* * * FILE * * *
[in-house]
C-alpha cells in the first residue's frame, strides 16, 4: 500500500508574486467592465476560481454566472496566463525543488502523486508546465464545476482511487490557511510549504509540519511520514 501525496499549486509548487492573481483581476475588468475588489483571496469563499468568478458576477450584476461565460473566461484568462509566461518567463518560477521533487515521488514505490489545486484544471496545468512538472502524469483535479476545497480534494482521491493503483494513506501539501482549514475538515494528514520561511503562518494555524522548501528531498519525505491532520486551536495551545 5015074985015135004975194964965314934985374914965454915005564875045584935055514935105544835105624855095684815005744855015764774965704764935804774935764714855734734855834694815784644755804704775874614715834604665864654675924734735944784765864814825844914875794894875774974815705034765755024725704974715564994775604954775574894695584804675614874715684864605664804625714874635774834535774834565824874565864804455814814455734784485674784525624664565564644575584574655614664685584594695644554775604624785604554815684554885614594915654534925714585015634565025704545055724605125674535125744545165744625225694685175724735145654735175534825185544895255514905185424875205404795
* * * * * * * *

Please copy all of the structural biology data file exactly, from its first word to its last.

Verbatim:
[in-house]
C-alpha cells in the first residue's frame, strides 16, 4: 500500500508574486467592465476560481454566472496566463525543488502523486508546465464545476482511487490557511510549504509540519511520514 501525496499549486509548487492573481483581476475588468475588489483571496469563499468568478458576477450584476461565460473566461484568462509566461518567463518560477521533487515521488514505490489545486484544471496545468512538472502524469483535479476545497480534494482521491493503483494513506501539501482549514475538515494528514520561511503562518494555524522548501528531498519525505491532520486551536495551545 5015074985015135004975194964965314934985374914965454915005564875045584935055514935105544835105624855095684815005744855015764774965704764935804774935764714855734734855834694815784644755804704775874614715834604665864654675924734735944784765864814825844914875794894875774974815705034765755024725704974715564994775604954775574894695584804675614874715684864605664804625714874635774834535774834565824874565864804455814814455734784485674784525624664565564644575584574655614664685584594695644554775604624785604554815684554885614594915654534925714585015634565025704545055724605125674535125744545165744625225694685175724735145654735175534825185544895255514905185424875205404795